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United States v. Johns

United States District Court, E.D. Michigan, Southern Division

March 14, 2017

THE UNITED STATES OF AMERICA, Plaintiff,
v.
MARY JANE KIMBERLY JOHNS, Defendant.

          OPINION AND ORDER REGARDING THE GOVERNMENT'S MOTION TO EXCLUDE ALL E-MAIL AND INSTANT MESSAGE COMMUNICATIONS BETWEEN DEFENDANT AND AV-1 OR OTHERS (DOC. 53)

          GEORGE CARAM STEEH UNITED STATES DISTRICT JUDGE

         Defendant Mary Jane Kimberly Johns is accused of kidnapping her former girlfriend, Laura Westphal, in May 2000; transporting Westphal across state line and using a firearm in furtherance of this crime. The Government brought charges of kidnapping and the use of a firearm in furtherance of a crime of violence in 2000, but defendant absconded during her pretrial release for 16 years. This case is presently before the Court on the Government's motion to exclude all e-mail and instant message communications between defendant and Westphal or others. (Doc. 53).

         Defendant has listed 269 messages on their exhibit list. The messages may be categorized as follows:

• From Janos17@aol.com (Westphal) to Jeepie97@aol.com (defendant): Exhibits T, U, X;
• From Jeepie97@aol.com (defendant) to Janos17@aol.com (Westphal): Exhibits Y, Z;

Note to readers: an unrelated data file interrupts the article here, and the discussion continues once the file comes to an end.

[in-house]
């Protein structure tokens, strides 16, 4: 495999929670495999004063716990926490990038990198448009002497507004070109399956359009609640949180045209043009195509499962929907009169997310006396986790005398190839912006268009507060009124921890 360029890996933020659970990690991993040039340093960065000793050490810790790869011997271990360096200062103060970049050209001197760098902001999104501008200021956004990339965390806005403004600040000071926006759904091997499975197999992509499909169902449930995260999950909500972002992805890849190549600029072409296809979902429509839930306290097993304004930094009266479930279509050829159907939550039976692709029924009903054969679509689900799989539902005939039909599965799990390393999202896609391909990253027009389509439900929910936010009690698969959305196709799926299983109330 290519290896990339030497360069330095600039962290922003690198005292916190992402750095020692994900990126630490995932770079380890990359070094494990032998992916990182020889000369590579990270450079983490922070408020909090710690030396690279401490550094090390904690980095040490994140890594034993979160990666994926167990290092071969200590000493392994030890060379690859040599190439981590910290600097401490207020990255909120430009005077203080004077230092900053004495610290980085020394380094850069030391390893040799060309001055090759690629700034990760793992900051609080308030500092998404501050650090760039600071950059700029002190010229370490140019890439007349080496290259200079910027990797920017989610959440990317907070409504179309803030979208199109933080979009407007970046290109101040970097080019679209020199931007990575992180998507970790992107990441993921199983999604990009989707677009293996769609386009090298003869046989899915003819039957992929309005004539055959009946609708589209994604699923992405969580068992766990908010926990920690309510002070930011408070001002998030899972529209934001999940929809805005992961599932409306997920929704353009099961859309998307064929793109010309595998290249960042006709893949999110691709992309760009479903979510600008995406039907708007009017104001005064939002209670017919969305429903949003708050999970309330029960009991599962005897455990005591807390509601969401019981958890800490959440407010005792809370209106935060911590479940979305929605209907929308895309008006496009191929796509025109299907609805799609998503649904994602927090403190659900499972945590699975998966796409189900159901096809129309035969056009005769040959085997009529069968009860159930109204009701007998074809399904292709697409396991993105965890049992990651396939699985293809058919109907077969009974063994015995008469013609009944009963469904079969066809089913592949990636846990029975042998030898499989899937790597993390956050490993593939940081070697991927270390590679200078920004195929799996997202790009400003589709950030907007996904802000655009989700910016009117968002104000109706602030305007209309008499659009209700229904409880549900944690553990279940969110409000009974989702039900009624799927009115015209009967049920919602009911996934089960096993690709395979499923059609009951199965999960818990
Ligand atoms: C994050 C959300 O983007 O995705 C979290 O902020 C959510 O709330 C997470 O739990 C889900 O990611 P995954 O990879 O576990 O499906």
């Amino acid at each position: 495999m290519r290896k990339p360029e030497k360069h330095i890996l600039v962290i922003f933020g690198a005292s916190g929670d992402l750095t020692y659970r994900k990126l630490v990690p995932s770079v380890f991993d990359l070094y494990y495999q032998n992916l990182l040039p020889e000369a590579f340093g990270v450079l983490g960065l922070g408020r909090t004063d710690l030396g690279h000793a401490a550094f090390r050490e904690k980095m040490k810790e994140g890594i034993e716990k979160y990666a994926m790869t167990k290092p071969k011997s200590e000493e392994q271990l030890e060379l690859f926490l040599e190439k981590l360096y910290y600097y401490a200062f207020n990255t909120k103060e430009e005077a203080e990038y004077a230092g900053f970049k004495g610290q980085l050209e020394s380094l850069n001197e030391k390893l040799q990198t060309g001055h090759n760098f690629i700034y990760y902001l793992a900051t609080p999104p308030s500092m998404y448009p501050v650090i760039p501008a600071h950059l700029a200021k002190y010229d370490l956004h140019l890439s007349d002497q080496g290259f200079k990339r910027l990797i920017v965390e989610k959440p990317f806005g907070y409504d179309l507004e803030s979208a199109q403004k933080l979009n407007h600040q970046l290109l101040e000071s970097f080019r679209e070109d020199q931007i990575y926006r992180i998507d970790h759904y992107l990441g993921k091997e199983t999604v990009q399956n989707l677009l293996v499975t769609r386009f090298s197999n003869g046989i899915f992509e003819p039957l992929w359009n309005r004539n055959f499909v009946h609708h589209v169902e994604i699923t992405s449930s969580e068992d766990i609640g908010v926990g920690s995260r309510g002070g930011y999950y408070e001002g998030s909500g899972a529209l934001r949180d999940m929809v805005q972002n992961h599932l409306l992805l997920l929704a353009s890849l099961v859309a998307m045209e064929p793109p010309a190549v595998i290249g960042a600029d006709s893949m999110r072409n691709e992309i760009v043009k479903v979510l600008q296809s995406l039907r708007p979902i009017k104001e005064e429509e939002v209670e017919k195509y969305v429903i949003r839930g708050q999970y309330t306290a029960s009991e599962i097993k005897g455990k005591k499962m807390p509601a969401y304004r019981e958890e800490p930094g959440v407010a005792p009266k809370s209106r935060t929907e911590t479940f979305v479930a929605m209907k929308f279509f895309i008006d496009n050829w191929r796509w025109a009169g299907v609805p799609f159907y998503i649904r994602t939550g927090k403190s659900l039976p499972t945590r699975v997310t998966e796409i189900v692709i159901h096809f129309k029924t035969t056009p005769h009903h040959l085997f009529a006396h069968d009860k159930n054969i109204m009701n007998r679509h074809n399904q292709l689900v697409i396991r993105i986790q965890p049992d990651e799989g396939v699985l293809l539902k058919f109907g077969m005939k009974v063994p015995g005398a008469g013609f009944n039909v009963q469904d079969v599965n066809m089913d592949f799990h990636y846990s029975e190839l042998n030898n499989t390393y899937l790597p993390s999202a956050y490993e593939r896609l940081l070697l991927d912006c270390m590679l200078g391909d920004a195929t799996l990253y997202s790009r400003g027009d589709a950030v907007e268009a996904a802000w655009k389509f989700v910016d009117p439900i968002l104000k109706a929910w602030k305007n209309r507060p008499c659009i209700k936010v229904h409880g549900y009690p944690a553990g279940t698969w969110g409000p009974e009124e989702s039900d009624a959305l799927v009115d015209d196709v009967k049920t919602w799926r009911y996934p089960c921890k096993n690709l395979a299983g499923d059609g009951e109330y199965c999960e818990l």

• Between Janos17@aol.com and Third Parties: Exhibits V, W, X;
• From Jeepie97@aol.com (defendant) to Jeepie97@aol.com (defendant): Exhibit AA;
• Between Jeepie97@aol.com (defendant) and Third Parties: Exhibits BB, CC, DD, EE.

         These messages date from June 1999 to May 2000. They contain personal, intimate, and sexual details of the couple's relationship. The Government challenges their admissibility on the basis of authenticity, hearsay, relevancy, and Fed.R.Evid. 403.

         The Court heard oral argument on March 13, 2017. As stated on the record, the Court opined that, given the nature and volume of the messages, it seemed unlikely that they would be admissible. The Court acknowledged that the messages may be used for impeachment, but noted that using a message for impeachment purposes does not make the document itself admissible as an exhibit. The Court concluded by stating that it would render an opinion establishing parameters for the admissibility of these messages.

         I. Background

         Defendant and Westphal were in a romantic relationship from the summer of 1999 through April 2000. They lived in different states and used AOL instant messaging and e-mail to communicate. Defendant's AOL account was Jeepie47@aol.com. Westphal's AOL account was Janos17@aol.com.

         Following their breakup, defendant appeared at Westphal's parent's home in May 2000. When Westphal returned to the home, the women departed on a drive to Iowa. The Government alleges that defendant held Westphal at gunpoint, forcing her to drive, and holding her hostage for eight days. During this time, defendant allegedly threatened to kill Westphal and would not let Westphal out of her sight. Defendant denies the kidnapping; asserting that Westphal left her home and traveled with defendant to avoid having her family discover her same-sex relationship and to ensure that defendant did not commit suicide.

         II. Analysis

         A. ...


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